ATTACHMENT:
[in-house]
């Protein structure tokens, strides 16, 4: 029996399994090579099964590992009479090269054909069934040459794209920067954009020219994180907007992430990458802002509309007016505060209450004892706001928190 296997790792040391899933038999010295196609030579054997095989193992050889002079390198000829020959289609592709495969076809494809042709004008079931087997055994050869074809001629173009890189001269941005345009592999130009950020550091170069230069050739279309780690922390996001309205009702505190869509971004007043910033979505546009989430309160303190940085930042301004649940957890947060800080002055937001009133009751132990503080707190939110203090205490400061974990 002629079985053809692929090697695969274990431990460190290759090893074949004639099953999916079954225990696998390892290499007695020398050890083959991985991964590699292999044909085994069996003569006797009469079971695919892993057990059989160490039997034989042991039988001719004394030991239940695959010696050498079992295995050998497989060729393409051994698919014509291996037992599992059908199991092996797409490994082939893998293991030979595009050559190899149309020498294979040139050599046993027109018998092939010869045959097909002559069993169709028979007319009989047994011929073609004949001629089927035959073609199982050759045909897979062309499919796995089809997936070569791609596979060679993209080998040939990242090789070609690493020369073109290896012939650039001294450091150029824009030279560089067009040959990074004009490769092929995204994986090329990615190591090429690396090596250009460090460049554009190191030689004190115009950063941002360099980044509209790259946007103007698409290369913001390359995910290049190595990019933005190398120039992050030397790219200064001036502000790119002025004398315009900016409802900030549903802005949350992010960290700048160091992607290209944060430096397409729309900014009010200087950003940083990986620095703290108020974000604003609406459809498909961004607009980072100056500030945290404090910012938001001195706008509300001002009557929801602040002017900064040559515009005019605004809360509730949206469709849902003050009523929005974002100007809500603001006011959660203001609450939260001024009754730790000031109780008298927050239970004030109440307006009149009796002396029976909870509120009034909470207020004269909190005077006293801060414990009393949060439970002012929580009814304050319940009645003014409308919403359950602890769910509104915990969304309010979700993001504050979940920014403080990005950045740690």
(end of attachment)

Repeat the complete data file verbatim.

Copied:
[in-house]
């Protein structure tokens, strides 16, 4: 029996399994090579099964590992009479090269054909069934040459794209920067954009020219994180907007992430990458802002509309007016505060209450004892706001928190 296997790792040391899933038999010295196609030579054997095989193992050889002079390198000829020959289609592709495969076809494809042709004008079931087997055994050869074809001629173009890189001269941005345009592999130009950020550091170069230069050739279309780690922390996001309205009702505190869509971004007043910033979505546009989430309160303190940085930042301004649940957890947060800080002055937001009133009751132990503080707190939110203090205490400061974990 002629079985053809692929090697695969274990431990460190290759090893074949004639099953999916079954225990696998390892290499007695020398050890083959991985991964590699292999044909085994069996003569006797009469079971695919892993057990059989160490039997034989042991039988001719004394030991239940695959010696050498079992295995050998497989060729393409051994698919014509291996037992599992059908199991092996797409490994082939893998293991030979595009050559190899149309020498294979040139050599046993027109018998092939010869045959097909002559069993169709028979007319009989047994011929073609004949001629089927035959073609199982050759045909897979062309499919796995089809997936070569791609596979060679993209080998040939990242090789070609690493020369073109290896012939650039001294450091150029824009030279560089067009040959990074004009490769092929995204994986090329990615190591090429690396090596250009460090460049554009190191030689004190115009950063941002360099980044509209790259946007103007698409290369913001390359995910290049190595990019933005190398120039992050030397790219200064001036502000790119002025004398315009900016409802900030549903802005949350992010960290700048160091992607290209944060430096397409729309900014009010200087950003940083990986620095703290108020974000604003609406459809498909961004607009980072100056500030945290404090910012938001001195706008509300001002009557929801602040002017900064040559515009005019605004809360509730949206469709849902003050009523929005974002100007809500603001006011959660203001609450939260001024009754730790000031109780008298927050239970004030109440307006009149009796002396029976909870509120009034909470207020004269909190005077006293801060414990009393949060439970002012929580009814304050319940009645003014409308919403359950602890769910509104915990969304309010979700993001504050979940920014403080990005950045740690």